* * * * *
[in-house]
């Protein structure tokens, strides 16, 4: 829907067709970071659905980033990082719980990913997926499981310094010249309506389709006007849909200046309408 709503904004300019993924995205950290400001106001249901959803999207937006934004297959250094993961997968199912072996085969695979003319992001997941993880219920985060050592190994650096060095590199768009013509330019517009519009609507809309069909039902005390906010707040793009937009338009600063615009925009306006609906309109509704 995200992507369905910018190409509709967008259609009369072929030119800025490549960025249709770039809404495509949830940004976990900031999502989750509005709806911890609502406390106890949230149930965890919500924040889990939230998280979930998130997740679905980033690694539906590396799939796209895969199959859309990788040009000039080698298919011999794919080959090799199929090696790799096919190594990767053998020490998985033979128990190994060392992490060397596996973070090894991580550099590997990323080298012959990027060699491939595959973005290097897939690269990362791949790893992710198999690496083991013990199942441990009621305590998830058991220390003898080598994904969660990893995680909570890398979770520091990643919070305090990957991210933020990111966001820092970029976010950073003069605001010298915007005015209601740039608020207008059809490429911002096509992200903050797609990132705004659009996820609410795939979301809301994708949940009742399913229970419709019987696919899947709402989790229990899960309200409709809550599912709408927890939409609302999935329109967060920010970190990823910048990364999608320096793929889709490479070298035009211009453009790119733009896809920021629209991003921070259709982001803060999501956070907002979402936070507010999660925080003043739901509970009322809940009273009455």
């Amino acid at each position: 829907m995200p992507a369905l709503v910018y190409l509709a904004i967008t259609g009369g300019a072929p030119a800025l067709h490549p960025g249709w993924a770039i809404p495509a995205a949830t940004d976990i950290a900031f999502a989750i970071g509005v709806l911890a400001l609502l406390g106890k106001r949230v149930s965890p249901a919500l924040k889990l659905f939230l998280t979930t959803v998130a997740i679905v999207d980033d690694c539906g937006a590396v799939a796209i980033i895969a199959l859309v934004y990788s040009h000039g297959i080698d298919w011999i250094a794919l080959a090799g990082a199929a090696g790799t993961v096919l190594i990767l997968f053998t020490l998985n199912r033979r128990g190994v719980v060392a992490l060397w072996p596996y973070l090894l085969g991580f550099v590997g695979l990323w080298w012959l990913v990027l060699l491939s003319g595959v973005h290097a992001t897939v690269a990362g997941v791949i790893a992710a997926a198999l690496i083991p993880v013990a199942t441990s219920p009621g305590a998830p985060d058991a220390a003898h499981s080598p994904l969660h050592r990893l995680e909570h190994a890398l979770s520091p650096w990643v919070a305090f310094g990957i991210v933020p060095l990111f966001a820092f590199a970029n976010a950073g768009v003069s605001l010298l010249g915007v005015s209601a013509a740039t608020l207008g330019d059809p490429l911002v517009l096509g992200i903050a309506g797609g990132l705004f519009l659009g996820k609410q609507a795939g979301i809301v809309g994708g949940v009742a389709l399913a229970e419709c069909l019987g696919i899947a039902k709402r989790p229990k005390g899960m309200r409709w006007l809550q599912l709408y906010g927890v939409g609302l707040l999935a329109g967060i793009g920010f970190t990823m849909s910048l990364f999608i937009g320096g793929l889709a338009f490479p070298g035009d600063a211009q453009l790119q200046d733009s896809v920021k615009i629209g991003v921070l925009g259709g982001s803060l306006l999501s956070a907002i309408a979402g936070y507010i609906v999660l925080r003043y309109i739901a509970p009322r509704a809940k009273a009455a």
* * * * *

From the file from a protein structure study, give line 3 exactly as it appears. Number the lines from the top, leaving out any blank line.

């Amino acid at each position: 829907m995200p992507a369905l709503v910018y190409l509709a904004i967008t259609g009369g300019a072929p030119a800025l067709h490549p960025g249709w993924a770039i809404p495509a995205a949830t940004d976990i950290a900031f999502a989750i970071g509005v709806l911890a400001l609502l406390g106890k106001r949230v149930s965890p249901a919500l924040k889990l659905f939230l998280t979930t959803v998130a997740i679905v999207d980033d690694c539906g937006a590396v799939a796209i980033i895969a199959l859309v934004y990788s040009h000039g297959i080698d298919w011999i250094a794919l080959a090799g990082a199929a090696g790799t993961v096919l190594i990767l997968f053998t020490l998985n199912r033979r128990g190994v719980v060392a992490l060397w072996p596996y973070l090894l085969g991580f550099v590997g695979l990323w080298w012959l990913v990027l060699l491939s003319g595959v973005h290097a992001t897939v690269a990362g997941v791949i790893a992710a997926a198999l690496i083991p993880v013990a199942t441990s219920p009621g305590a998830p985060d058991a220390a003898h499981s080598p994904l969660h050592r990893l995680e909570h190994a890398l979770s520091p650096w990643v919070a305090f310094g990957i991210v933020p060095l990111f966001a820092f590199a970029n976010a950073g768009v003069s605001l010298l010249g915007v005015s209601a013509a740039t608020l207008g330019d059809p490429l911002v517009l096509g992200i903050a309506g797609g990132l705004f519009l659009g996820k609410q609507a795939g979301i809301v809309g994708g949940v009742a389709l399913a229970e419709c069909l019987g696919i899947a039902k709402r989790p229990k005390g899960m309200r409709w006007l809550q599912l709408y906010g927890v939409g609302l707040l999935a329109g967060i793009g920010f970190t990823m849909s910048l990364f999608i937009g320096g793929l889709a338009f490479p070298g035009d600063a211009q453009l790119q200046d733009s896809v920021k615009i629209g991003v921070l925009g259709g982001s803060l306006l999501s956070a907002i309408a979402g936070y507010i609906v999660l925080r003043y309109i739901a509970p009322r509704a809940k009273a009455a």